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Speeding up production; Is a faster-curing adhesive always the best solution?

Thomas Besley | 6 min. read

The objective of every company is to make money. At least, it should be. For manufacturing companies, one way to make more money is by making more products. As long as sales are coming in, the faster a company can make their products, the quicker it can make money.

As industrial adhesive manufacturers here at Forgeway, we know this only too well. We understand the principles of manufacturing. A large proportion of our customers are also manufacturers. They use adhesives and bonding in their processes and are constantly looking for ways to speed up production and improve throughput.

That’s why our customers often ask us for a faster-curing adhesive. On paper, it makes sense. A faster curing adhesive means quicker production. And as we know, faster production means more throughput. 

But we’ve often seen that this isn’t the case. A faster curing adhesive rarely makes a significant enough difference to throughput figures. In this article, we’ll discuss why that’s often the case. We’ll also discuss what you should consider when speeding up the cure time of an adhesive.

Can a faster-curing adhesive speed up production?

As touched on above, speeding up production means you can make more money. In theory at least. So, can a faster-curing adhesive really speed up production?

The short answer is yes. A faster curing adhesive will help speed up production. But there’s a caveat. The efficiencies of using a faster-curing adhesive will usually not make a significant impact on throughput. Let’s explain why. 

To use an example, let’s say you are a bus manufacturer. You’re using an adhesive that takes four hours to reach handling strength. The bus is dormant for four hours while the adhesive builds up enough handling strength. The bus also has multiple bonding stages.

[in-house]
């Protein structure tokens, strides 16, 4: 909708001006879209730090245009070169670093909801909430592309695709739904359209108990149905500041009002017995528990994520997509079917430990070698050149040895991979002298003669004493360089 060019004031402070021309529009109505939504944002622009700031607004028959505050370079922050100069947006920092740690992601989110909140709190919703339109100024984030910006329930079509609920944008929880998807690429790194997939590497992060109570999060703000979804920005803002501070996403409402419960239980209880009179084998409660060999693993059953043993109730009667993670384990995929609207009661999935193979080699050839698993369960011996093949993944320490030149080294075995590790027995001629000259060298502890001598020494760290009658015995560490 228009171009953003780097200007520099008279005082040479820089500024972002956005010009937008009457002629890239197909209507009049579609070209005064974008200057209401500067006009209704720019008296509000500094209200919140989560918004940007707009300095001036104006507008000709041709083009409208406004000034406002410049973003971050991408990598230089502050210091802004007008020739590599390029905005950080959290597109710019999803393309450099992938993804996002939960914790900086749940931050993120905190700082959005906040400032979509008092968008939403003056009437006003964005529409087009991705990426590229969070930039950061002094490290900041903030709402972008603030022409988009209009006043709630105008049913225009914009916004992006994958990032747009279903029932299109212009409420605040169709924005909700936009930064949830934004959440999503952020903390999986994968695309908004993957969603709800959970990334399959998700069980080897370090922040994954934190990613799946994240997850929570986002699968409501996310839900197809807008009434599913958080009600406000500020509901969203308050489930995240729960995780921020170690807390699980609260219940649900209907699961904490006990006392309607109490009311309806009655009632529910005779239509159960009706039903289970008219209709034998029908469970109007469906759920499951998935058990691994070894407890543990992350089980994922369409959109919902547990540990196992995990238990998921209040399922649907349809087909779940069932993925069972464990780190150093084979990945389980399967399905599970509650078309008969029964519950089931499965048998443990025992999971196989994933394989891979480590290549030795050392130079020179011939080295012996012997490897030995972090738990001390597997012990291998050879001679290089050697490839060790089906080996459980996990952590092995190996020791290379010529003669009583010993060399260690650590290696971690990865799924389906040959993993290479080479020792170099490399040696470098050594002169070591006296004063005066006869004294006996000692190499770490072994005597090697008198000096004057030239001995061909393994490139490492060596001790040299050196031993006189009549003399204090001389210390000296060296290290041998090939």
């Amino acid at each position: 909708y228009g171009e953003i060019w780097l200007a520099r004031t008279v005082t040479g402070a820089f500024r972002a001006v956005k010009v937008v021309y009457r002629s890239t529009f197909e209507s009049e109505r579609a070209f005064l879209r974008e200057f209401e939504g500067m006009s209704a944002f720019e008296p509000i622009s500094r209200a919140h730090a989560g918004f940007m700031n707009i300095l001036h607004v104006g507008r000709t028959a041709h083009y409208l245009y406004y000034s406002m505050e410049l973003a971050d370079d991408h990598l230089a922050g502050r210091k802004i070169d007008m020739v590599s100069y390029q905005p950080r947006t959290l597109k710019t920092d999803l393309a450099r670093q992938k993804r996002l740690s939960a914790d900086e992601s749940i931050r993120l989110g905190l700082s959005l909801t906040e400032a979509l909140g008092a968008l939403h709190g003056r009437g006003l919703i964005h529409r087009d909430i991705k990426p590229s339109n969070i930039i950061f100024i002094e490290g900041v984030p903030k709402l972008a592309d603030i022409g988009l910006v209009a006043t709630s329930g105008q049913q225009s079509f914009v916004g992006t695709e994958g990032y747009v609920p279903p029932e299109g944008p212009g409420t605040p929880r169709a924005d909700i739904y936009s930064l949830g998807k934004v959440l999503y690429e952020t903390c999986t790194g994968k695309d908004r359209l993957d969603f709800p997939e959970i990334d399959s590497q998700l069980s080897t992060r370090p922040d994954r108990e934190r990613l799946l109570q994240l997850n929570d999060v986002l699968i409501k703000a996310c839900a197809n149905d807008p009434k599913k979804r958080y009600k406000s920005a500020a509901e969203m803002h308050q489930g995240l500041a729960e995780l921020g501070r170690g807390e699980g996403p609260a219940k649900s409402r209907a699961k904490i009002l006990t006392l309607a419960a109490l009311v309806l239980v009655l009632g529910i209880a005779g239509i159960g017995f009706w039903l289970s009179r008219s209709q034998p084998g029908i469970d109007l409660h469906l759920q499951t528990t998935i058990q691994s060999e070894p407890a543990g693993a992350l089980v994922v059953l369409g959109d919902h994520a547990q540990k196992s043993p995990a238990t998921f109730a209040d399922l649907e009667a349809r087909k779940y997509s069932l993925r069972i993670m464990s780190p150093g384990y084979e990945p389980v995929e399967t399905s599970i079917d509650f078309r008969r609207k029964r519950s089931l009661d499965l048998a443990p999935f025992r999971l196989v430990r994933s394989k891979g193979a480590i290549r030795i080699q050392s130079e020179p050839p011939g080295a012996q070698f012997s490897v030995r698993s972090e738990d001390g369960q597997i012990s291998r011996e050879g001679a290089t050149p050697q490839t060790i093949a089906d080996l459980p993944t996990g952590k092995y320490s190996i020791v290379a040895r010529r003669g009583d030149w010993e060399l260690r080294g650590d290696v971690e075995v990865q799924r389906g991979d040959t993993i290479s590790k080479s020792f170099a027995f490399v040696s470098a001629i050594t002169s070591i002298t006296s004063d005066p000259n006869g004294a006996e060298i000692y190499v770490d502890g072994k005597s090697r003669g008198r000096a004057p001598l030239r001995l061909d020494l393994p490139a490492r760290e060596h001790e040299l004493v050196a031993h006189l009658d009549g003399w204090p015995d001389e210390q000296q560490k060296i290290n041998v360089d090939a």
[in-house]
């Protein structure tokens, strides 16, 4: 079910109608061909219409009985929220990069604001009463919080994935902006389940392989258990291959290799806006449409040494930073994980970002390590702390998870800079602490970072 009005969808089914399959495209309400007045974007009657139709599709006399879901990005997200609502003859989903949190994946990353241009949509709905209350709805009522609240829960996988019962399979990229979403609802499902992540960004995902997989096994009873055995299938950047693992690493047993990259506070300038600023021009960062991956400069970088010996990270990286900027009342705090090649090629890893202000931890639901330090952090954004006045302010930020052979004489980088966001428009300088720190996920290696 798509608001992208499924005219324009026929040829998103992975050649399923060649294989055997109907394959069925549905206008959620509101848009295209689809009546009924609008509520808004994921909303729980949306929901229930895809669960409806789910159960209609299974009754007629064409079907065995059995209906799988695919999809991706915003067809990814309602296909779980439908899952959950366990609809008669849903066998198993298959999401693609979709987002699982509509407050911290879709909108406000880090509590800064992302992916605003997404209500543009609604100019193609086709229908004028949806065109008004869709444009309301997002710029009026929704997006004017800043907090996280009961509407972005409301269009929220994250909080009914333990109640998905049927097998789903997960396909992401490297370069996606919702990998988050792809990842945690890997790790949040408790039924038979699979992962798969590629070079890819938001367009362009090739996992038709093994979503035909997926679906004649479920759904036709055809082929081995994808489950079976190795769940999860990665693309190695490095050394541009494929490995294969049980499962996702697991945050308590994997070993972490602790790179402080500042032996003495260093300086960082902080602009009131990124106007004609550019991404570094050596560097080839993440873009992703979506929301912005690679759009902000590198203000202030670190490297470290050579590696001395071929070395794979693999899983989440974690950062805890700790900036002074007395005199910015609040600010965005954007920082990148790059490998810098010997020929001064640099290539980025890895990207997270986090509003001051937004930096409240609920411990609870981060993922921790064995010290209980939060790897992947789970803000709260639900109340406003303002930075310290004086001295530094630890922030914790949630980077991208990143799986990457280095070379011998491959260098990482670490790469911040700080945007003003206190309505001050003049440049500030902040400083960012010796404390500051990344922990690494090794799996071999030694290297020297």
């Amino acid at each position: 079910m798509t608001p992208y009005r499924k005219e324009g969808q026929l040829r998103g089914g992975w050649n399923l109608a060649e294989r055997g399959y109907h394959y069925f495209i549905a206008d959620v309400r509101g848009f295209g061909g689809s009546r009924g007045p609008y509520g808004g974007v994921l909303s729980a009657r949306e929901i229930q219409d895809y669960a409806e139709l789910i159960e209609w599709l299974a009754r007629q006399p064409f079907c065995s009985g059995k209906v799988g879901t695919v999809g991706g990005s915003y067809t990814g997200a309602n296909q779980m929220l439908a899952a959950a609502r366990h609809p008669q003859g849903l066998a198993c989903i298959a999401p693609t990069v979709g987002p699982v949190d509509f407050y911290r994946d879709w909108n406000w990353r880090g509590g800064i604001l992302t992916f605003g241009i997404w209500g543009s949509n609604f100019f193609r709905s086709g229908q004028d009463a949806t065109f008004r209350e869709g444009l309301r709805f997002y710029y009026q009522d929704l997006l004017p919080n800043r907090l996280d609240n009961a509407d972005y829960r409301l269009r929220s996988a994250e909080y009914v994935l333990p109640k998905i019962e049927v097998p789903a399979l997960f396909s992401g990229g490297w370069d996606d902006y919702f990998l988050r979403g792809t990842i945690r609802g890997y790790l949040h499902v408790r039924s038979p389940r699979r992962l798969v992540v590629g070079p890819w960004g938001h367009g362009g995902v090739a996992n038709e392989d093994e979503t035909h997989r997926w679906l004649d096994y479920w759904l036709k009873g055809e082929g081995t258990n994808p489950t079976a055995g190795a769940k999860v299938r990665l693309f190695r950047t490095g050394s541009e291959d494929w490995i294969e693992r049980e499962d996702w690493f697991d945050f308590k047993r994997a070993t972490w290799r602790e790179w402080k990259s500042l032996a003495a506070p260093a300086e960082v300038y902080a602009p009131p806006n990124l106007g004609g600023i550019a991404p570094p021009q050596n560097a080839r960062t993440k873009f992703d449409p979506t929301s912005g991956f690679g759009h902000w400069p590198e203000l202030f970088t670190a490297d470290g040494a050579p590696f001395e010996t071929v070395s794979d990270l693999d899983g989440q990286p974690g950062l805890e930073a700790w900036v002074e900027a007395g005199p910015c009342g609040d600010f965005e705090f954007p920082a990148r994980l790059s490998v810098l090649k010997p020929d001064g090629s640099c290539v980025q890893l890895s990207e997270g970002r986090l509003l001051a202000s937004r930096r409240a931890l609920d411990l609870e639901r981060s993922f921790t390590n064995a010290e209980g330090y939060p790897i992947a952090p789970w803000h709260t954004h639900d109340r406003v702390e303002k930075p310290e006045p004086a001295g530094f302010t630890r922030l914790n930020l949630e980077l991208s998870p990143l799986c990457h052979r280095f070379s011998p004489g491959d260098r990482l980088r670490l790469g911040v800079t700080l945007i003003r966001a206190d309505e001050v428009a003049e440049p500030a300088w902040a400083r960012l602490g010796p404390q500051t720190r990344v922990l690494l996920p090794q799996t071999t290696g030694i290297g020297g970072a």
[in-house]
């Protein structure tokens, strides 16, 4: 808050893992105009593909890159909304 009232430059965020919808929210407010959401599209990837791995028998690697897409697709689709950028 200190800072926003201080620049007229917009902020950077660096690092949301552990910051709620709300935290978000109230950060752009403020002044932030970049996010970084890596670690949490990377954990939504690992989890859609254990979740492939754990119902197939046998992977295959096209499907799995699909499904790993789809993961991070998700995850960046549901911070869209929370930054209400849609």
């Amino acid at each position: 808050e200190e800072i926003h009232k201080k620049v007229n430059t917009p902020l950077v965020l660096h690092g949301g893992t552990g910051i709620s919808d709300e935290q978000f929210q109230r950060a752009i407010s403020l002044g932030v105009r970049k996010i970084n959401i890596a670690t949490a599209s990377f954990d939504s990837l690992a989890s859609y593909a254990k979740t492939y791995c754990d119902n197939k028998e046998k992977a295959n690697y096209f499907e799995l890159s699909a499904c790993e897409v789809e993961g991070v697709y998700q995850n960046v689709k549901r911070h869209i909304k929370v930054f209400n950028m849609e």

Three of those bonding stages are dependent on each other. This takes the total curing time to 12 hours. So that adhesive is responsible for increasing production time per bus by at least 12 hours.

Now, you have to multiply those 12 hours by the 24 buses produced in a month. It’s no longer 12 hours of waiting for the adhesive to cure, it’s now 12 days worth of waiting in a month. 

Therefore it’s simple surely? Find a faster curing adhesive, and throughput will increase dramatically. 

Let’s use an example. Say you’ve found an adhesive that reaches handling strength in 30 minutes. It also matches the strength requirements for that application. You’ve just managed to reduce the 12 hours of waiting for curing to just 1.5 hours. Right? 

As a result, the efficiency of the bonding process increases by 800%. In theory, that will increase throughput significantly. That’s not marginal. That’s monumental! 

But, hold on. It’s not that simple. It never is. As we’ve found over the years, the adhesive bonding process is rarely the bottleneck in production. In the case of this bus manufacturer, the bonding process was not the bottleneck.

The true bottleneck in their production was the painting process. Only one bus can go through the painting process at a time. The entire painting process takes around 24 hours. 

Bus painting can be a lengthy part of the process

And as this bus manufacturer found, increasing the cure speed of the adhesive did very little to improve the overall throughput of their production. It only caused a hold-up in the painting process. 

You might say that this example is a one-off. But we’ve seen the same thing happen in industrial manufacturers from various industries.

That’s why we say that a faster-curing adhesive will rarely help you increase production speed. You have to look at the real bottleneck in your production. You should only look at implementing a faster-curing adhesive if you can prove that it will make a significant impact on your throughput.